News / USA

Unemployed Look to President, Congress for Help

President Barack Obama delivers a speech to a joint session of Congress at the Capitol in Washington. Watching are Vice President Joe Biden and House Speaker John Boehner, September 8, 2011
President Barack Obama delivers a speech to a joint session of Congress at the Capitol in Washington. Watching are Vice President Joe Biden and House Speaker John Boehner, September 8, 2011
TEXT SIZE - +

Job hunters around the United States are struggling to keep up their spirits as they look for work, despite the poor economy.   Many watched President Barack Obama's Thursday speech to a joint session of Congress. 

With a national unemployment rate of over 9 percent, young people face tough competition.

At California State University, Los Angeles, senior student Kristine Chan is keeping her eye on the job market. “I can tell there are jobs out there.  I think that students, we’re not prepared enough for it,” she said.

Chan is studying criminal justice and psychology, and has interned at social agencies as part of a job-hunting strategy.

Senior student Tien Cheng is studying information technology and accounting, and says his job search is frustrating. “Sometimes I’m not even sure what should I do in this moment, so I try to look for some internship, or some sort of part time job right now, anything," he stated.


Wall Street is in a slump and the economy is down across the board.  But there are still openings, says Christopher Lenz of the Cal State Los Angeles Career Development Center. 

“People leave jobs, they get promotions, they move away.  So there’s always some turnover, there are always new openings, so it’s just a matter of hanging in there and keeping at it,” Lenz stated.

A non-profit organization called Operation Hope runs a cyber café in South Los Angeles, a largely minority neighborhood, where unemployed workers can search online for jobs.

Unemployed radio disk jockey Rodd Amos, at 50 years old, takes a systematic approach.

“Item number one:  checking email to see if anyone has responded to my online applications," he explained. "Item number two is create emails to people that I want to talk to.”

He is looking for jobs in customer service or other fields outside of radio.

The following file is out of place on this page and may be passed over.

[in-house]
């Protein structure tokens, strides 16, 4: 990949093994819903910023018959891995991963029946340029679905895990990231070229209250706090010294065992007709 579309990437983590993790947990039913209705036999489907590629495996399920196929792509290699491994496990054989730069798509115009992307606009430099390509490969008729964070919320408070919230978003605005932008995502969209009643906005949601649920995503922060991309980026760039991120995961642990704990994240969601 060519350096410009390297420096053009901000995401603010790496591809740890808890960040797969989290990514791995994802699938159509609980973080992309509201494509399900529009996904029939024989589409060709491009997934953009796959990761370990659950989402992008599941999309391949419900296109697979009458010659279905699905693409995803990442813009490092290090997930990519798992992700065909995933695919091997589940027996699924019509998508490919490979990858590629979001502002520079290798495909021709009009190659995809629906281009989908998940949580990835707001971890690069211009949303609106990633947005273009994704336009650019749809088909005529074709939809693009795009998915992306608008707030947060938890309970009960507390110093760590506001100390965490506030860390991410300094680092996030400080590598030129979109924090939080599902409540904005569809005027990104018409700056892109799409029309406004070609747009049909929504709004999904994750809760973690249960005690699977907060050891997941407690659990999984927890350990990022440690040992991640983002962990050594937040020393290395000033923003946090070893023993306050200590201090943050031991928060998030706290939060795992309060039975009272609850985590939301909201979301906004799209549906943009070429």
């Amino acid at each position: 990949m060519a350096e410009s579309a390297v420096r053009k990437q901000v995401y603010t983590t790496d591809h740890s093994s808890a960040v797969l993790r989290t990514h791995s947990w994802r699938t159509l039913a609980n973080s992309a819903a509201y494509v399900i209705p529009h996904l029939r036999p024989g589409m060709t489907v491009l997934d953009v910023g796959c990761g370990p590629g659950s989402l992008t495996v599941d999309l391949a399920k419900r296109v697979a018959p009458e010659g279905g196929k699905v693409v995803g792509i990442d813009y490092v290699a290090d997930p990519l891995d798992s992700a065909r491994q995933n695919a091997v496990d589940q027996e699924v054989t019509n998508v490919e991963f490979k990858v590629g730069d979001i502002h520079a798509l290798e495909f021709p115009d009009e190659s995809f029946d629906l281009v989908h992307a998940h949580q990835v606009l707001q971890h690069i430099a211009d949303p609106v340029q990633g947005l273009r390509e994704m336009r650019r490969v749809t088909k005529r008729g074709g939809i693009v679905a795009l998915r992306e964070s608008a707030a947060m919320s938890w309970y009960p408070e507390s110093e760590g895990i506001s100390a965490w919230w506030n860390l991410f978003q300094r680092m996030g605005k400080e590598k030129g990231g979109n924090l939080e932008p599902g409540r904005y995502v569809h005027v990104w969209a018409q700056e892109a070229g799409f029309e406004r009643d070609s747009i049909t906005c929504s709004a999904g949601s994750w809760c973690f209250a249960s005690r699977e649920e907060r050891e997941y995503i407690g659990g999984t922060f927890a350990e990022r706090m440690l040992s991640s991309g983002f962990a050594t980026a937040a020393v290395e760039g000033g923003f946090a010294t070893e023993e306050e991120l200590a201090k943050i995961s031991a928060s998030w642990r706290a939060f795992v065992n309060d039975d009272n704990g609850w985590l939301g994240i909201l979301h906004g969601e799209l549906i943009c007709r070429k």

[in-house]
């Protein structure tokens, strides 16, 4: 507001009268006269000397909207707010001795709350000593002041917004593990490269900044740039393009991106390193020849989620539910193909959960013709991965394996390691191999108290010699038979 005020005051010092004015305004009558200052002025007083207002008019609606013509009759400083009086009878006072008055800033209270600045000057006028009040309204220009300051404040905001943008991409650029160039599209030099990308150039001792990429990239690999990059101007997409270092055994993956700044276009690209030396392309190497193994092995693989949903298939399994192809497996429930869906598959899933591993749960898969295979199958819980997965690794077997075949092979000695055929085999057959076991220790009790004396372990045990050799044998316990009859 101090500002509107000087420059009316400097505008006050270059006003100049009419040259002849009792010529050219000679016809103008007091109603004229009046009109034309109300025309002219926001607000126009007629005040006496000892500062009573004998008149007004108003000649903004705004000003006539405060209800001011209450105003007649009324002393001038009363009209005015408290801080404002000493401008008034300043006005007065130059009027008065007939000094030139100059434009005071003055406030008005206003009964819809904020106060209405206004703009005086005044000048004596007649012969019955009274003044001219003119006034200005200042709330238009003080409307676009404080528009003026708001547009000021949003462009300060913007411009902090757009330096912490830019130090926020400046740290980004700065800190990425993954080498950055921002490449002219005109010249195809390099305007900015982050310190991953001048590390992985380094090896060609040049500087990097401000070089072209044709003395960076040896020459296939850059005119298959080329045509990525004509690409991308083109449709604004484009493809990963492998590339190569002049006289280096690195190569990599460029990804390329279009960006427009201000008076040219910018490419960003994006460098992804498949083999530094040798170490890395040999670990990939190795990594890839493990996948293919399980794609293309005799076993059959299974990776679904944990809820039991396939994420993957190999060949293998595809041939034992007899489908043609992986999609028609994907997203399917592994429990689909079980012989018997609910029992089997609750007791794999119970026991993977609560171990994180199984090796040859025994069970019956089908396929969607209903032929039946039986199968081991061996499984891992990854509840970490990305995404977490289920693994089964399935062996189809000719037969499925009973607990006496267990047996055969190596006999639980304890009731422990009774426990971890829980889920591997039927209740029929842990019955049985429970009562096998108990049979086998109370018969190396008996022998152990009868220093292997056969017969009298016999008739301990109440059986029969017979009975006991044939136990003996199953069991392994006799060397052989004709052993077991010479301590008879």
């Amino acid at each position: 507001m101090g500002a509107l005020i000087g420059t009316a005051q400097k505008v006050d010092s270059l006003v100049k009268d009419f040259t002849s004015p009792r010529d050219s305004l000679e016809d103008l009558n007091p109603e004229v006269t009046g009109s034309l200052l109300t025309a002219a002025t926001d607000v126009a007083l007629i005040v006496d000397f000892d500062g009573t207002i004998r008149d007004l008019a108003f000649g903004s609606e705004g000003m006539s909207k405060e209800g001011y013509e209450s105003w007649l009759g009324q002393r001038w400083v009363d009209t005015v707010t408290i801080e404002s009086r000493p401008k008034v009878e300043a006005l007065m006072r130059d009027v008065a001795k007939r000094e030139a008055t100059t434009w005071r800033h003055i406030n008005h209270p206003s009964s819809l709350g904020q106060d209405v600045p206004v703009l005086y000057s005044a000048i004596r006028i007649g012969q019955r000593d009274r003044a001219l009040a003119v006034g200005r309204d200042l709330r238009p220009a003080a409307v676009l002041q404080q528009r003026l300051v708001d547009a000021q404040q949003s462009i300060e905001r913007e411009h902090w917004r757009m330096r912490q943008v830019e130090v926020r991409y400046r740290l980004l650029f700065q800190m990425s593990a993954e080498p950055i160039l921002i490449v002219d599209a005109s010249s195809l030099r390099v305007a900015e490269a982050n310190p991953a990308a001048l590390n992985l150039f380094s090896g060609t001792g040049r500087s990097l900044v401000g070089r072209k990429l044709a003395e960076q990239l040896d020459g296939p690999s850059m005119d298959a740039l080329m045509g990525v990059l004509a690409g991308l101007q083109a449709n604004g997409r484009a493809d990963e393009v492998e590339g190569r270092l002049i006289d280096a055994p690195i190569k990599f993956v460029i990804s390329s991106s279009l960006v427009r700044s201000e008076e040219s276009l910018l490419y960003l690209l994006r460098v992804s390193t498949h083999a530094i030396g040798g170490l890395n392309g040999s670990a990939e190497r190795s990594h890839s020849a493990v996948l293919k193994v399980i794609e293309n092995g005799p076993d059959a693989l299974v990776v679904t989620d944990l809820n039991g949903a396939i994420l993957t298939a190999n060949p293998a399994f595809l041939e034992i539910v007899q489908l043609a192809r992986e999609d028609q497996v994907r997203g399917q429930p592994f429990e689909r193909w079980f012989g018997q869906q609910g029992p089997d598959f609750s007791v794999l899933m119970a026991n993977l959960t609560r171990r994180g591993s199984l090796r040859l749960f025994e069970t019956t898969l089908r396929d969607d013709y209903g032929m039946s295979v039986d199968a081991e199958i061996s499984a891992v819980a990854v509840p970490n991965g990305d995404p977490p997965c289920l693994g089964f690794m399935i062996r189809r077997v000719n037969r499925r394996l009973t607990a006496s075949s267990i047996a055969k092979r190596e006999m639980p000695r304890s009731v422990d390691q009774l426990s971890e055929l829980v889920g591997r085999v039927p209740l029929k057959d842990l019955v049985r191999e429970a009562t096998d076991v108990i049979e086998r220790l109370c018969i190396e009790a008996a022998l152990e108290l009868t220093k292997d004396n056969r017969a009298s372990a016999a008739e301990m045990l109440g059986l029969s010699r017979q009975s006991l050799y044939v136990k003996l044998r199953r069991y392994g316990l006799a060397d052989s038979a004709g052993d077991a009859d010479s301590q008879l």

Job hunters hope that Washington can help.  Rodd Amos hopes so too, but doesn’t count on it. “Because we cannot rely on the White House.  It really comes down to us,” Amos said.

Adrian Dustin Munoz  says, for him, the pressure is off after a phone call he got this week.  The 25-year-old has been offered an entry-level job in the film industry. “At least for now, I don’t have to worry so much," he said. "I just have to show up to work and make sure I do well.”

Others, not so lucky, are doing their best to find work in a difficult job market.

You May Like

Multimedia Anti-Keystone XL Protests Continue

Demonstrators are worried about pipeline's effect on climate change, their traditional way of life, health and safety More

Thailand's Political Power Struggle Continues

Court gave Prime Minister Yingluck Shinawatra until May 2 to prepare her defense over abuse of power charges but uncertainty remains over election timing More

Malaysia Plane Search Tests Limits of Ocean Mapping Technology

Expert tells VOA existing equipment’s maximum operating depth is around 6 kilometers as operation continues on ocean bed for any trace of MH370 More

This forum has been closed.
Comments
     
There are no comments in this forum. Be first and add one

Featured Videos

Your JavaScript is turned off or you have an old version of Adobe's Flash Player. Get the latest Flash player.
Pet Kangaroo Helps Spread Environmental Messagei
X
Penelope Poulou
April 22, 2014 5:53 PM